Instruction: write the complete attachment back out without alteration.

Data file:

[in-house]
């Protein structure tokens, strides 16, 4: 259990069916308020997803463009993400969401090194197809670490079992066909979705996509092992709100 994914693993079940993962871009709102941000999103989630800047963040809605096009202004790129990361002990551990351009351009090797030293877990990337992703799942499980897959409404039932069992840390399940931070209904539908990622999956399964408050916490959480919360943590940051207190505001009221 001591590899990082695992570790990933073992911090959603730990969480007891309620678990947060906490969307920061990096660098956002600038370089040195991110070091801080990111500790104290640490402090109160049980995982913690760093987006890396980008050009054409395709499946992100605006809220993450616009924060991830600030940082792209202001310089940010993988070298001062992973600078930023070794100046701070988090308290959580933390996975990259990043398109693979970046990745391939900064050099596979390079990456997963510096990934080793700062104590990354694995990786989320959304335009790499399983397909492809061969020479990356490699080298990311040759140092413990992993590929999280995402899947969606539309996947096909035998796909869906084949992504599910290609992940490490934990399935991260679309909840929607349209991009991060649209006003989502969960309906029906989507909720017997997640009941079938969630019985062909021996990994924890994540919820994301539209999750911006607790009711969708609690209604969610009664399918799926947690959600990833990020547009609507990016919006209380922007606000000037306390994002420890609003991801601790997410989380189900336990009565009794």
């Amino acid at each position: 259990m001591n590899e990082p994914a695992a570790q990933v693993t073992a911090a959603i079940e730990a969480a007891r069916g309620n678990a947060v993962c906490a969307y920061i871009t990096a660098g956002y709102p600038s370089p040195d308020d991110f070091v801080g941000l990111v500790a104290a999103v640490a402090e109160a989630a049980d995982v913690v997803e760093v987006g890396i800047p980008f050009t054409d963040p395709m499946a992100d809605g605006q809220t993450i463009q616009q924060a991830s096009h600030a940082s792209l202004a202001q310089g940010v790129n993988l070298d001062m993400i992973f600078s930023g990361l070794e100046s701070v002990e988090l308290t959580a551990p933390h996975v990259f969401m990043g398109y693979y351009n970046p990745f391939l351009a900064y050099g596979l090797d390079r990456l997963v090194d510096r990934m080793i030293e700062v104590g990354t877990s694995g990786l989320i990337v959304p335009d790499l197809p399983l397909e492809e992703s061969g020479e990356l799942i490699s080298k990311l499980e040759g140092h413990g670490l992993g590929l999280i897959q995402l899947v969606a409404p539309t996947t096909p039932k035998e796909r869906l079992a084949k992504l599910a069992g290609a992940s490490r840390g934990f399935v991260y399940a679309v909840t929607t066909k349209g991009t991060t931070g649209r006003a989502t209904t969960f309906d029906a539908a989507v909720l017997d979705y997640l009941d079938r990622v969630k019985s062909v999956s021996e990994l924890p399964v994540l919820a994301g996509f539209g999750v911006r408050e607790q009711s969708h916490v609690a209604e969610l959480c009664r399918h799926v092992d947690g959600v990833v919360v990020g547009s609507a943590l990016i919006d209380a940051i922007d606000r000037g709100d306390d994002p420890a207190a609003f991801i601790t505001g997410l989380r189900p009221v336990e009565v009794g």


[in-house]
């Protein structure tokens, strides 16, 4: 259990069916308020997803463009993400969401090194197809670490079992066909979705996509092992709100 994914693993079940993962871009709102941000999103989630800047963040809605096009202004790129990361002990551990351009351009090797030293877990990337992703799942499980897959409404039932069992840390399940931070209904539908990622999956399964408050916490959480919360943590940051207190505001009221 001591590899990082695992570790990933073992911090959603730990969480007891309620678990947060906490969307920061990096660098956002600038370089040195991110070091801080990111500790104290640490402090109160049980995982913690760093987006890396980008050009054409395709499946992100605006809220993450616009924060991830600030940082792209202001310089940010993988070298001062992973600078930023070794100046701070988090308290959580933390996975990259990043398109693979970046990745391939900064050099596979390079990456997963510096990934080793700062104590990354694995990786989320959304335009790499399983397909492809061969020479990356490699080298990311040759140092413990992993590929999280995402899947969606539309996947096909035998796909869906084949992504599910290609992940490490934990399935991260679309909840929607349209991009991060649209006003989502969960309906029906989507909720017997997640009941079938969630019985062909021996990994924890994540919820994301539209999750911006607790009711969708609690209604969610009664399918799926947690959600990833990020547009609507990016919006209380922007606000000037306390994002420890609003991801601790997410989380189900336990009565009794």
């Amino acid at each position: 259990m001591n590899e990082p994914a695992a570790q990933v693993t073992a911090a959603i079940e730990a969480a007891r069916g309620n678990a947060v993962c906490a969307y920061i871009t990096a660098g956002y709102p600038s370089p040195d308020d991110f070091v801080g941000l990111v500790a104290a999103v640490a402090e109160a989630a049980d995982v913690v997803e760093v987006g890396i800047p980008f050009t054409d963040p395709m499946a992100d809605g605006q809220t993450i463009q616009q924060a991830s096009h600030a940082s792209l202004a202001q310089g940010v790129n993988l070298d001062m993400i992973f600078s930023g990361l070794e100046s701070v002990e988090l308290t959580a551990p933390h996975v990259f969401m990043g398109y693979y351009n970046p990745f391939l351009a900064y050099g596979l090797d390079r990456l997963v090194d510096r990934m080793i030293e700062v104590g990354t877990s694995g990786l989320i990337v959304p335009d790499l197809p399983l397909e492809e992703s061969g020479e990356l799942i490699s080298k990311l499980e040759g140092h413990g670490l992993g590929l999280i897959q995402l899947v969606a409404p539309t996947t096909p039932k035998e796909r869906l079992a084949k992504l599910a069992g290609a992940s490490r840390g934990f399935v991260y399940a679309v909840t929607t066909k349209g991009t991060t931070g649209r006003a989502t209904t969960f309906d029906a539908a989507v909720l017997d979705y997640l009941d079938r990622v969630k019985s062909v999956s021996e990994l924890p399964v994540l919820a994301g996509f539209g999750v911006r408050e607790q009711s969708h916490v609690a209604e969610l959480c009664r399918h799926v092992d947690g959600v990833v919360v990020g547009s609507a943590l990016i919006d209380a940051i922007d606000r000037g709100d306390d994002p420890a207190a609003f991801i601790t505001g997410l989380r189900p009221v336990e009565v009794g």